There's a bit of a wart in how we pass constraints. This comes from the Java distinction of interfaces from classes. Normally, when you define a class and state the subclass, you would use the extends keyword. But when your class uses an interface, you use the implements keyword.

But with generic type constraints, you only use extends. You can chain constraints together with &. But if one of the constraints is a subclass, it must come first.

public class Person<T extends Number & Comparable & Serializable> {

In this example, our template type T must be a subclass of Number. It must then implement the Comparable and Serializable interfaces. If we mix the order up and put an interface before the parent class, it will not compile:

public class Person<T extends Comparable & Number & Serializable> {

C++ Templates

For the first time in this series, we'll reference a little bit of C++ code. C++ has the idea of "template types" which are very much like Java's generics. Here's how we can create our user type as a template:

template <class T>
class Person {
public:
  string firstName;
  string lastName;
  string email;
  int age;
  T occupation;

  bool compareOccupation(const T& other);
};

There's a bit more overhead with C++ though. C++ function implementations are typically defined outside the class definition. Because of this, you need an extra leading line for each of these stating that T is a template. This can get a bit tedious.

template <class T>
bool Person::compareOccupation(const T& other) {
  ...
}

One more thing I'll note from my experience with C++ templates. The error messages from template types can be verbose and difficult to parse. For example, you could forget the template line above. This alone could cause a very confusing message. So there's definitely a learning curve. I've always found Haskell's error messages easier to deal with.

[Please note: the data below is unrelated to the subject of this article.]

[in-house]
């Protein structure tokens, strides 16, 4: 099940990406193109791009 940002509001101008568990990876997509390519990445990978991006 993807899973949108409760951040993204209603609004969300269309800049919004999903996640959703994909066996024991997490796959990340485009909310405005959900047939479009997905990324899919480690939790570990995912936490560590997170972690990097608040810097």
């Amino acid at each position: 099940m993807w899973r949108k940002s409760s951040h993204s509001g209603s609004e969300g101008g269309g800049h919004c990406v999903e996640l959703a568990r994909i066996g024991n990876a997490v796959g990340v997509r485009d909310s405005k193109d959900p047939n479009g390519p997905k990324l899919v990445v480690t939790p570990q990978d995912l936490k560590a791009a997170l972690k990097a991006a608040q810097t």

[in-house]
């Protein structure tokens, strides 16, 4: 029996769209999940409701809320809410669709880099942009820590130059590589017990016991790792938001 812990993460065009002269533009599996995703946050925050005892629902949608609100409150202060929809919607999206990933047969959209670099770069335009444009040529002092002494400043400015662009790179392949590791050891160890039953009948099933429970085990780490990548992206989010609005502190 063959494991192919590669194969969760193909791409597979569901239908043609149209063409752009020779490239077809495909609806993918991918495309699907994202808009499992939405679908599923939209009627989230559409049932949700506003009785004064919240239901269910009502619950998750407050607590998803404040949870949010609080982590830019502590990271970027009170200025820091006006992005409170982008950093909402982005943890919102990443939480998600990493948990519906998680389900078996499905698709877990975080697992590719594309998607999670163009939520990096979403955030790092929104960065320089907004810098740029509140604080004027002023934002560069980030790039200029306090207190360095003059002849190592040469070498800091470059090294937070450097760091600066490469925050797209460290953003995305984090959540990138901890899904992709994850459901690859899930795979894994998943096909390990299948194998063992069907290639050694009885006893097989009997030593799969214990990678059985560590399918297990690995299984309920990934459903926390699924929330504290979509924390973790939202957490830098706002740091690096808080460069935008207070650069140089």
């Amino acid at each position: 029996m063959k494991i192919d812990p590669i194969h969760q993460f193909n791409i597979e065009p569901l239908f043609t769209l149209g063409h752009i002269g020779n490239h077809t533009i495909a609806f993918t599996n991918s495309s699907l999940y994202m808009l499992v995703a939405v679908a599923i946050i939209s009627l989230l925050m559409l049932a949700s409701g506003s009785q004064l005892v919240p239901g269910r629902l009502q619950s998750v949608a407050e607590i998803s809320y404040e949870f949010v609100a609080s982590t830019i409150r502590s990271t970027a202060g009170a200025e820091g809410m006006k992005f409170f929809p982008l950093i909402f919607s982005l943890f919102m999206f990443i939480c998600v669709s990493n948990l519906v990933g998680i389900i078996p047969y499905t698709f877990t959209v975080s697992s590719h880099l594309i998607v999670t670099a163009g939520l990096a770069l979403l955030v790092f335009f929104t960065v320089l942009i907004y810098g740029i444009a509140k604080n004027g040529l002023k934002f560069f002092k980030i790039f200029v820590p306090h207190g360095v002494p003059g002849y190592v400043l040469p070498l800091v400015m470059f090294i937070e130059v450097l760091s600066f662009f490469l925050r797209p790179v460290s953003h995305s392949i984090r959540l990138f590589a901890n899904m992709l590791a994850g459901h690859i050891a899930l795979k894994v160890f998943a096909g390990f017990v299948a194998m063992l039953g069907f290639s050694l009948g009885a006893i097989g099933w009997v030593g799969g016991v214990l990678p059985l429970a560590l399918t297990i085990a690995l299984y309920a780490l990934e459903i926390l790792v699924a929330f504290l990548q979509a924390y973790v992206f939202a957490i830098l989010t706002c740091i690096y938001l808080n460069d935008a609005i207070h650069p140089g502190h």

Python - The Wild West!

Since Python isn't compiled, there aren't type constraints when you construct an object. Thus, there is no need for type parameters. You can pass whatever object you want to a constructor. Take this example with our user and occupation:

class Person(object):

  # This definition hasn't changed!
  def __init__(self, fn, ln, em, age, occ):
    self.firstName = fn
    self.lastName = ln
    self.email = em
    self.age = age
    self.occupation = occ

stringOcc = "Lawyer"
person1 = Person(
    "Michael",
    "Smith",
    "msmith@gmail.com",
    27,
    stringOcc)

class Occupation(object):
  …

classOcc = Occupation()

# Still works!
person2 = Person(
  "Katie",
  "Johnson",
  "kjohnson@gmail.com",
  26,
  classOcc)

Of course, with this flexibility comes great danger. If you expect there are different types you might pass for the occupation, your code must handle them all! Without compilation, it can be tricky to know you can do this. So while you can do polymorphic code in Python, you're more limited. You shouldn't get too carried away, because it is more likely to blow up in your face.

Conclusion

Now that we know about parametric types, we have more intuition for the idea of filling in type holes. This will come in handy for part 4 as we look at Haskell's typeclass system for sharing behaviors. We'll compare the object oriented notion of inheritance and Haskell's typeclasses. This distinction gets to the core of why I've come to prefer Haskell as a language. You won't want to miss it!

If these comparisons have intrigued you, you should give Haskell a try! Download our Beginners Checklist to get started!